Table Table 1. Pesticides and other contaminants found in organic produce.

Click here to display table

Table 1. Pesticides and other contaminants found in organic produce.
Pesticide GroupCompounds in the Group
Legacy ContaminantsAflatoxin, Aldrin, Benzene Hexachloride (reported as “Hexachlorobenzene”), Cadmium, Chlordane, Chlordecone (Kepone), Dicofol (Kelthane), Dieldrin, DDE, DDT, Dimethylnitrosamine (Nitrosodimethylamine), Ethylene Dibromide (EDB), Heptachlor, Heptachlor Epoxide, Toxaphene, Lead, Lindane, Mercury, Methyl Alcohol, Mirex, Polychlorinated Biphenyls (PCBs), TDE
Post-harvest PesticidesBendiocarb, Chlorpropham, Diphenylamine (DPA), Fenhexamid, Fludioxonil, Imazalil, Iprodione, O-Phenylphenol, Pyrimethanil
Tetrahydrophthalimide (THPI), Thiabendazole (TBZ)
Allowed for OrganicAzadirachtin, Pyrethrum, Spinosad (including metabolites)
OtherAll pesticides not contained in the groups above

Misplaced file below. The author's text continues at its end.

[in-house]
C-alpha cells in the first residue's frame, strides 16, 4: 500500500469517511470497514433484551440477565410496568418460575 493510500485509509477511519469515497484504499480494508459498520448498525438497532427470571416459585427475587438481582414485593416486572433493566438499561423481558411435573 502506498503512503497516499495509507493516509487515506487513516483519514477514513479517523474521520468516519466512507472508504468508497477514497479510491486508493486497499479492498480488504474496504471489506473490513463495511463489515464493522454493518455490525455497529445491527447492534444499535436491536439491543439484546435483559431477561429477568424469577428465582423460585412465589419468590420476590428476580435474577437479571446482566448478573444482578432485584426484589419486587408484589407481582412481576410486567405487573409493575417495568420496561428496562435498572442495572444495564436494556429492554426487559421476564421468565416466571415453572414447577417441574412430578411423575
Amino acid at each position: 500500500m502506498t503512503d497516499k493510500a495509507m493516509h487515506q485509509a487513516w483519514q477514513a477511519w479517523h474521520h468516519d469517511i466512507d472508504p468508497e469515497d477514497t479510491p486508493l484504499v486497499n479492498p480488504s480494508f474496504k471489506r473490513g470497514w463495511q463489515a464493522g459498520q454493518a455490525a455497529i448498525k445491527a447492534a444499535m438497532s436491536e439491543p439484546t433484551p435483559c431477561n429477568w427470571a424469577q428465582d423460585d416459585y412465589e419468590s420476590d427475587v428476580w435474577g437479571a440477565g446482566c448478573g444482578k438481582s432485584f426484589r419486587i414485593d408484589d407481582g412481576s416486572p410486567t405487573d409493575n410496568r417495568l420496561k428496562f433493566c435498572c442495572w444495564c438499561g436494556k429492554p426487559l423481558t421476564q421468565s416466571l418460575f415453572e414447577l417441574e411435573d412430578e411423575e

Most of the chemicals in the “Legacy Contaminants” category are organochlorine insecticides. These persistent organic pollutants are no longer actively used in agricultural production, but are still present in the soil and/or water and are taken up by some organic crops under certain conditions. Organochlorine pesticides have long been known to translocate into specific crops [26]. Most are no longer registered and do not have EPA tolerances, but are subject to FDA action levels. Contamination of soil on organic farms, residues of persistent pesticides in crops produced organically, and bioaccumulation in livestock fed contaminated crops is a long-standing concern of organic farmers [27]. The elemental substances cadmium, lead and mercury are also included as legacy contaminants, even though they are not necessarily the result of pesticide application.